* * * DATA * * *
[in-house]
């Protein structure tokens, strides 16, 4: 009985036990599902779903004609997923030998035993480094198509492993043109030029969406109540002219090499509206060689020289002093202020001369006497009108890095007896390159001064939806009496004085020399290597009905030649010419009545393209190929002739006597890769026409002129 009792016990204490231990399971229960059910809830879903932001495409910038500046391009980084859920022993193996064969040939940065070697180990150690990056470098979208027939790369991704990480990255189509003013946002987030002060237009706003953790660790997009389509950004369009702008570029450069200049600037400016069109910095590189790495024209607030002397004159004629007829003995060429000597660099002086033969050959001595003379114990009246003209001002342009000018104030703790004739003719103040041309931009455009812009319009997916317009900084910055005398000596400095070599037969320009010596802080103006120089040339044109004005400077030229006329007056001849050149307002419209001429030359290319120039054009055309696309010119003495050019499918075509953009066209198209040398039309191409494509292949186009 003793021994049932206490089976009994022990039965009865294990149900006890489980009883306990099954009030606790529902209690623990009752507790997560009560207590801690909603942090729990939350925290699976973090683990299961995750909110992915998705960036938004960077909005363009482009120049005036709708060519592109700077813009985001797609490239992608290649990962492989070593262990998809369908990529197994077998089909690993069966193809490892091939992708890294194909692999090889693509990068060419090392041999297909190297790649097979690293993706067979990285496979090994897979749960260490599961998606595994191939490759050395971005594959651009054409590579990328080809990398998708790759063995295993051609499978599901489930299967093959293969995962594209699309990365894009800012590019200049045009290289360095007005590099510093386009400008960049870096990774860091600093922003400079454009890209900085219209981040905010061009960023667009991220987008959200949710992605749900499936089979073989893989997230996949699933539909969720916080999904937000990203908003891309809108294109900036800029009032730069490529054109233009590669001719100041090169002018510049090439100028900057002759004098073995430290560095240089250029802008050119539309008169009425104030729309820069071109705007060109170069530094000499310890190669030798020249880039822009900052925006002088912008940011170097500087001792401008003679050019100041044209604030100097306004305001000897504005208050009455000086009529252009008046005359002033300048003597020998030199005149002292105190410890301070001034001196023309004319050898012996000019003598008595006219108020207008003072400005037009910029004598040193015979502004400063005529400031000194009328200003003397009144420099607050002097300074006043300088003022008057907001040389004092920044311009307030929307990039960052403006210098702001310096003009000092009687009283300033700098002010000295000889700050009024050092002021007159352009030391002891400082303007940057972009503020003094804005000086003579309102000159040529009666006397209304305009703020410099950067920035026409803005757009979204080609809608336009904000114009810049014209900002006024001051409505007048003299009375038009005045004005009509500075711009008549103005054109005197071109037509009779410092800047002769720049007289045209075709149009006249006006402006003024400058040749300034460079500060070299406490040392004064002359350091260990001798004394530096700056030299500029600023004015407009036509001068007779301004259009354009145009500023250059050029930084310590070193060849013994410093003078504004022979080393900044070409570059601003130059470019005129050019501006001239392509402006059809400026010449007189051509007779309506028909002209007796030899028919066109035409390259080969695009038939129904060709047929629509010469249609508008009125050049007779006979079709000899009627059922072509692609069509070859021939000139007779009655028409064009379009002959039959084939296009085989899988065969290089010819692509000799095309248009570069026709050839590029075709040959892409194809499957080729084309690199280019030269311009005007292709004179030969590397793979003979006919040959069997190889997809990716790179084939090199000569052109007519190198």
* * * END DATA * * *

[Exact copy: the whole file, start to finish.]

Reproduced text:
[in-house]
């Protein structure tokens, strides 16, 4: 009985036990599902779903004609997923030998035993480094198509492993043109030029969406109540002219090499509206060689020289002093202020001369006497009108890095007896390159001064939806009496004085020399290597009905030649010419009545393209190929002739006597890769026409002129 009792016990204490231990399971229960059910809830879903932001495409910038500046391009980084859920022993193996064969040939940065070697180990150690990056470098979208027939790369991704990480990255189509003013946002987030002060237009706003953790660790997009389509950004369009702008570029450069200049600037400016069109910095590189790495024209607030002397004159004629007829003995060429000597660099002086033969050959001595003379114990009246003209001002342009000018104030703790004739003719103040041309931009455009812009319009997916317009900084910055005398000596400095070599037969320009010596802080103006120089040339044109004005400077030229006329007056001849050149307002419209001429030359290319120039054009055309696309010119003495050019499918075509953009066209198209040398039309191409494509292949186009 003793021994049932206490089976009994022990039965009865294990149900006890489980009883306990099954009030606790529902209690623990009752507790997560009560207590801690909603942090729990939350925290699976973090683990299961995750909110992915998705960036938004960077909005363009482009120049005036709708060519592109700077813009985001797609490239992608290649990962492989070593262990998809369908990529197994077998089909690993069966193809490892091939992708890294194909692999090889693509990068060419090392041999297909190297790649097979690293993706067979990285496979090994897979749960260490599961998606595994191939490759050395971005594959651009054409590579990328080809990398998708790759063995295993051609499978599901489930299967093959293969995962594209699309990365894009800012590019200049045009290289360095007005590099510093386009400008960049870096990774860091600093922003400079454009890209900085219209981040905010061009960023667009991220987008959200949710992605749900499936089979073989893989997230996949699933539909969720916080999904937000990203908003891309809108294109900036800029009032730069490529054109233009590669001719100041090169002018510049090439100028900057002759004098073995430290560095240089250029802008050119539309008169009425104030729309820069071109705007060109170069530094000499310890190669030798020249880039822009900052925006002088912008940011170097500087001792401008003679050019100041044209604030100097306004305001000897504005208050009455000086009529252009008046005359002033300048003597020998030199005149002292105190410890301070001034001196023309004319050898012996000019003598008595006219108020207008003072400005037009910029004598040193015979502004400063005529400031000194009328200003003397009144420099607050002097300074006043300088003022008057907001040389004092920044311009307030929307990039960052403006210098702001310096003009000092009687009283300033700098002010000295000889700050009024050092002021007159352009030391002891400082303007940057972009503020003094804005000086003579309102000159040529009666006397209304305009703020410099950067920035026409803005757009979204080609809608336009904000114009810049014209900002006024001051409505007048003299009375038009005045004005009509500075711009008549103005054109005197071109037509009779410092800047002769720049007289045209075709149009006249006006402006003024400058040749300034460079500060070299406490040392004064002359350091260990001798004394530096700056030299500029600023004015407009036509001068007779301004259009354009145009500023250059050029930084310590070193060849013994410093003078504004022979080393900044070409570059601003130059470019005129050019501006001239392509402006059809400026010449007189051509007779309506028909002209007796030899028919066109035409390259080969695009038939129904060709047929629509010469249609508008009125050049007779006979079709000899009627059922072509692609069509070859021939000139007779009655028409064009379009002959039959084939296009085989899988065969290089010819692509000799095309248009570069026709050839590029075709040959892409194809499957080729084309690199280019030269311009005007292709004179030969590397793979003979006919040959069997190889997809990716790179084939090199000569052109007519190198």